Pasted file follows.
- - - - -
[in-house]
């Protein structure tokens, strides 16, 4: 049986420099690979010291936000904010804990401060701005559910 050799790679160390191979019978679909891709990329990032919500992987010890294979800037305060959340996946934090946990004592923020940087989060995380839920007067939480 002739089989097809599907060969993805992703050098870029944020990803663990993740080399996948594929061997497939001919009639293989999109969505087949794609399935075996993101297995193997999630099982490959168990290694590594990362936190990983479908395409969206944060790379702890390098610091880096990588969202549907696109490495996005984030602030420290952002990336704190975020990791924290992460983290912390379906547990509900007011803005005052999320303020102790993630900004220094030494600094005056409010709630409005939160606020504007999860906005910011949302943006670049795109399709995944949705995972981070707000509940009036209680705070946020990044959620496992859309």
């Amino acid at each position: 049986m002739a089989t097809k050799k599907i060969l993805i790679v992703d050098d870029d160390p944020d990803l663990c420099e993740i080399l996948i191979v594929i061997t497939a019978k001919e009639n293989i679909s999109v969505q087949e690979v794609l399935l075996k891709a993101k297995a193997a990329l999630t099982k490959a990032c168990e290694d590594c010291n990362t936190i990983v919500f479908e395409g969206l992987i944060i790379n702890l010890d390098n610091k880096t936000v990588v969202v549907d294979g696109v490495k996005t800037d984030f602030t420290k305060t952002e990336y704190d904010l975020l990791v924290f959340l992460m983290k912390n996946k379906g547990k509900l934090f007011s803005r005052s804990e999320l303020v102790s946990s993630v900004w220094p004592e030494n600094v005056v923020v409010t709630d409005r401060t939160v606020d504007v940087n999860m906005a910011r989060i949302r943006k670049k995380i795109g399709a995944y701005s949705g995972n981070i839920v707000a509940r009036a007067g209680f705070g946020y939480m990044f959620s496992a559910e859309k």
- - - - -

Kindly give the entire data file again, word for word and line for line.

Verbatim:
[in-house]
């Protein structure tokens, strides 16, 4: 049986420099690979010291936000904010804990401060701005559910 050799790679160390191979019978679909891709990329990032919500992987010890294979800037305060959340996946934090946990004592923020940087989060995380839920007067939480 002739089989097809599907060969993805992703050098870029944020990803663990993740080399996948594929061997497939001919009639293989999109969505087949794609399935075996993101297995193997999630099982490959168990290694590594990362936190990983479908395409969206944060790379702890390098610091880096990588969202549907696109490495996005984030602030420290952002990336704190975020990791924290992460983290912390379906547990509900007011803005005052999320303020102790993630900004220094030494600094005056409010709630409005939160606020504007999860906005910011949302943006670049795109399709995944949705995972981070707000509940009036209680705070946020990044959620496992859309």
């Amino acid at each position: 049986m002739a089989t097809k050799k599907i060969l993805i790679v992703d050098d870029d160390p944020d990803l663990c420099e993740i080399l996948i191979v594929i061997t497939a019978k001919e009639n293989i679909s999109v969505q087949e690979v794609l399935l075996k891709a993101k297995a193997a990329l999630t099982k490959a990032c168990e290694d590594c010291n990362t936190i990983v919500f479908e395409g969206l992987i944060i790379n702890l010890d390098n610091k880096t936000v990588v969202v549907d294979g696109v490495k996005t800037d984030f602030t420290k305060t952002e990336y704190d904010l975020l990791v924290f959340l992460m983290k912390n996946k379906g547990k509900l934090f007011s803005r005052s804990e999320l303020v102790s946990s993630v900004w220094p004592e030494n600094v005056v923020v409010t709630d409005r401060t939160v606020d504007v940087n999860m906005a910011r989060i949302r943006k670049k995380i795109g399709a995944y701005s949705g995972n981070i839920v707000a509940r009036a007067g209680f705070g946020y939480m990044f959620s496992a559910e859309k």